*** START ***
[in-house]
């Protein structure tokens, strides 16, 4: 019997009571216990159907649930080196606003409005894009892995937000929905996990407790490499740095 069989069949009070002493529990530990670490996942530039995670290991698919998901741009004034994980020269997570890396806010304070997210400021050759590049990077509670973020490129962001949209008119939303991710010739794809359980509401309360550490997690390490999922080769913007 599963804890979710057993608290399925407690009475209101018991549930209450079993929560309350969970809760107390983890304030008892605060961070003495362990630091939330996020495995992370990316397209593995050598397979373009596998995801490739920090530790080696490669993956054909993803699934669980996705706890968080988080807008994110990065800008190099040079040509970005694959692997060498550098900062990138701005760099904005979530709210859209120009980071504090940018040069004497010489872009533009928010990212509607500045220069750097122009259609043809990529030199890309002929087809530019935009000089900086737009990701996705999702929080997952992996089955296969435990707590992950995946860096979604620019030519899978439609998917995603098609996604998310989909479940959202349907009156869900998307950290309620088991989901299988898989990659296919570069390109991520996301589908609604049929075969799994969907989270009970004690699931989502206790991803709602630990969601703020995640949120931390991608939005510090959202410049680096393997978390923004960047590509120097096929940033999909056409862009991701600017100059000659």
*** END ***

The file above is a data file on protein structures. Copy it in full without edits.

[in-house]
């Protein structure tokens, strides 16, 4: 019997009571216990159907649930080196606003409005894009892995937000929905996990407790490499740095 069989069949009070002493529990530990670490996942530039995670290991698919998901741009004034994980020269997570890396806010304070997210400021050759590049990077509670973020490129962001949209008119939303991710010739794809359980509401309360550490997690390490999922080769913007 599963804890979710057993608290399925407690009475209101018991549930209450079993929560309350969970809760107390983890304030008892605060961070003495362990630091939330996020495995992370990316397209593995050598397979373009596998995801490739920090530790080696490669993956054909993803699934669980996705706890968080988080807008994110990065800008190099040079040509970005694959692997060498550098900062990138701005760099904005979530709210859209120009980071504090940018040069004497010489872009533009928010990212509607500045220069750097122009259609043809990529030199890309002929087809530019935009000089900086737009990701996705999702929080997952992996089955296969435990707590992950995946860096979604620019030519899978439609998917995603098609996604998310989909479940959202349907009156869900998307950290309620088991989901299988898989990659296919570069390109991520996301589908609604049929075969799994969907989270009970004690699931989502206790991803709602630990969601703020995640949120931390991608939005510090959202410049680096393997978390923004960047590509120097096929940033999909056409862009991701600017100059000659």